May 18, 2021

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Strategy Bulletin Vol.281

Post-Corona global economic recovery in sight, Japanese stocks again in spotlight

Sector Rotation Underway in the U.S., Adjustment in Pioneering Stocks

Last week (May 10-14), a sell-off in global stocks broke out. The Nikkei 225 plunged 2,300 yen, or 7.7%, over the three days of May 11, 12, and 13, dropping to 27,358 yen, the level at the beginning of the year, and giving up all of its gains since the beginning of the year (up 11.9% from the end of last year). On Friday the 14th, after the SQ, the price was up 636 yen.


During this period, U.S. stocks such as the S&P 500 and the Dow Jones Industrial Average fell only 4.4% from their highs, and more than half of the decline was recovered on the weekend of the 13th and 14th. It appears that a full-fledged correction has not yet begun. As shown in Chart 1, core high-tech stocks (so-called growth stocks), which drove the post-Corona rise in U.S. stock prices, have been in a correction since February. On the other hand, however, the rate of increase has accelerated in the economic sensitive sectors (resources, transportation, finance, and materials) that have been anticipating economic recovery.



Fed's suggestion, strong speculation but not a bubble

There are signs here and there that the market is turning speculative, including the GameStop retail investor application, speculation and stock price volatility surrounding Robin Hood, the collapse of the Archegos family fund and massive losses at financial institutions, and the crypto currencies surge. The Fed released its Financial Stability Report on May 6, 2021 and acknowledged that asset prices are becoming increasingly risky. The Fed's Financial Stability Report, released on May 6, acknowledges that asset prices are becoming increasingly risky, but points out that while the P/E ratio of stocks is at a record high of 22x, the yield spread between earning yields and 10-year Treasury yields is at a record average of 5%, implying that the market is not in a bubble. Dallas Fed President Kaplan also said that the faster-than-expected pace of economic recovery and rising market imbalances should prompt the Fed to start discussions on reducing monetary easing sooner. These risk signals from the Fed (whether intentional or not is unclear) are also believed to have put the brakes on market speculation.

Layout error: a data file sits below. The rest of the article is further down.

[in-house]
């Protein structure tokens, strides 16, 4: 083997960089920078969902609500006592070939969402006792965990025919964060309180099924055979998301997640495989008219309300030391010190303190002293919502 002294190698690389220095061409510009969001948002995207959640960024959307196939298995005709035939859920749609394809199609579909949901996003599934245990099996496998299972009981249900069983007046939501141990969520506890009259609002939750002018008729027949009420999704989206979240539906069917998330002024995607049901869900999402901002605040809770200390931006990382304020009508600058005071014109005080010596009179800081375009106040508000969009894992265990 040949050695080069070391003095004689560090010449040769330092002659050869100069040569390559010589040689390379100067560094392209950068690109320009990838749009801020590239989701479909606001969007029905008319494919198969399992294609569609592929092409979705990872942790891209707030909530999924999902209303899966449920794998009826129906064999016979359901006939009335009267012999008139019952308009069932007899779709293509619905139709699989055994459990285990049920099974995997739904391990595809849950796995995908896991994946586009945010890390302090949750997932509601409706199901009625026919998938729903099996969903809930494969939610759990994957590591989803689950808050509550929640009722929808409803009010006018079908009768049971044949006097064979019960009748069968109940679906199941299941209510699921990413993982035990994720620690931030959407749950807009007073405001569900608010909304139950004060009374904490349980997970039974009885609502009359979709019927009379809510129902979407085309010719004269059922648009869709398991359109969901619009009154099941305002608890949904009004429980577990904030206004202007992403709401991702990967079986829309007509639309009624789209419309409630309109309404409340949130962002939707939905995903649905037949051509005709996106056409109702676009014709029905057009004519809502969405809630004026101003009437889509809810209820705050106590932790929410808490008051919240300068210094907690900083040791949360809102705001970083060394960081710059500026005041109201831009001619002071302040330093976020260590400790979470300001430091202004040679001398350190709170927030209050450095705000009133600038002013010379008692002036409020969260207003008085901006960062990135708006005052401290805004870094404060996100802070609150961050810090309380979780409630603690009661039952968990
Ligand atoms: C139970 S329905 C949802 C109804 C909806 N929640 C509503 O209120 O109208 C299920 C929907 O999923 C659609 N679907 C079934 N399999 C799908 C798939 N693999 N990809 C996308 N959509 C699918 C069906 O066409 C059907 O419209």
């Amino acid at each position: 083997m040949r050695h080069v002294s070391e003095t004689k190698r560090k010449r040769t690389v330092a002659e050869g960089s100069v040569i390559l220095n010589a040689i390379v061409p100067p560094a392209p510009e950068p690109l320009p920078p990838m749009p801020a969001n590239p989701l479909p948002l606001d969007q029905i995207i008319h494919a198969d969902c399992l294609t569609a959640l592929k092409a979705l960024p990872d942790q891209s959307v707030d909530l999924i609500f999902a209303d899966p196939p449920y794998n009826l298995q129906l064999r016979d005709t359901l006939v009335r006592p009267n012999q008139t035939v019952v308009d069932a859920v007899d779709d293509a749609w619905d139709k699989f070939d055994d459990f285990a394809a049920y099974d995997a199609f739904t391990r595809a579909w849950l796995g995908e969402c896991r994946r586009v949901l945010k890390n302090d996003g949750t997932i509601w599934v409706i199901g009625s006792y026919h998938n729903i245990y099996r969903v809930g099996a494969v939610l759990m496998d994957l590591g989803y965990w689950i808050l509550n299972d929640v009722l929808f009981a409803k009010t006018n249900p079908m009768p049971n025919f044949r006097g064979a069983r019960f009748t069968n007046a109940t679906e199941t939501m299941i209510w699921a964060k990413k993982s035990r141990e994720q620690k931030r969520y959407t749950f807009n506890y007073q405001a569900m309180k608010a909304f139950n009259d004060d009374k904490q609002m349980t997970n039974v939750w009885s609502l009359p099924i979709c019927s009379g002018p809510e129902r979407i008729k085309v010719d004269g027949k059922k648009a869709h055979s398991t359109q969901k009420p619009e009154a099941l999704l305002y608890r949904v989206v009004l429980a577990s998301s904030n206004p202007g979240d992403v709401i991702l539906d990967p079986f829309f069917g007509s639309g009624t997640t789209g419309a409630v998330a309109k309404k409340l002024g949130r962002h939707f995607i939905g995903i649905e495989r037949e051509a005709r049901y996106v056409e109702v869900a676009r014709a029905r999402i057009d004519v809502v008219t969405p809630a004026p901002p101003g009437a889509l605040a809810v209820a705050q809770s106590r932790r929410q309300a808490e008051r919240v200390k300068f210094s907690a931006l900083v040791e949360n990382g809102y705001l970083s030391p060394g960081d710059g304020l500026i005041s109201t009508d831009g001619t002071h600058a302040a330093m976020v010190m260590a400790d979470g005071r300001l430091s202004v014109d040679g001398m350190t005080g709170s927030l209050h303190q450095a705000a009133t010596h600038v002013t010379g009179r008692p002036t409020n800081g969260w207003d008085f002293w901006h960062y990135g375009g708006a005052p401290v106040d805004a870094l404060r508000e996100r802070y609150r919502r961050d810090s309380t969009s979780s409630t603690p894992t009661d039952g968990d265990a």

Japanese stocks caught in the turbulence

Japanese stocks have been in a slump for three months since hitting a post-bubble high on February 16, and their decline of 10% during this period was the largest in the world along with that of Taiwan.


The poor performance of Japanese stocks is probably mainly due to supply and demand factors, although this is not surprising given Japan's poor response to Covid-19 and the disheartening public opinion.


The GPIF and other domestic pension funds have been forced to sell stocks in order to rebalance their portfolios after the rapid rise in stock prices since last year. In February, March and the first week of April, net sales of stocks by trust banks, which are considered to be pension sales, totaled 2.5 trillion yen. In addition to the poor market conditions, the Bank of Japan's decision to stop purchases of ETFs linked to the Nikkei 225 has made Japan a prey for speculators. Japanese stocks have once again become the most speculative market in the world, but this was a reasonable adjustment in the daily and price range required by the world's fastest price increase (32% in just over three months), which was realized between November 2020 and February 2021.


Since the second week of April, pension selling has run its course, and individual investors, who had been waiting for the market to fall, have been buying large amounts of stocks. Overseas investors, who have been underweighting Japanese stocks, are expected to join in the domestic buying, and we may see another catch-up rally in Japanese stocks.


Questions have been raised about the Nikkei 225 as an investment target. The Bank of Japan's suspension of the purchase of ETFs linked to the Nikkei 225 and the consideration of a change in the calculation method of the Nikkei 225 in order to reduce the excessive influence of certain stocks (bandwagon effect) have made the position of selling Nikkei and buying TOPIX popular. It is unclear what will happen to the TOPIX after the TSE's market reform, and the Nikkei 225 is likely to see another influx of funds when index-driven investors buy Japanese stocks coming weeks and months.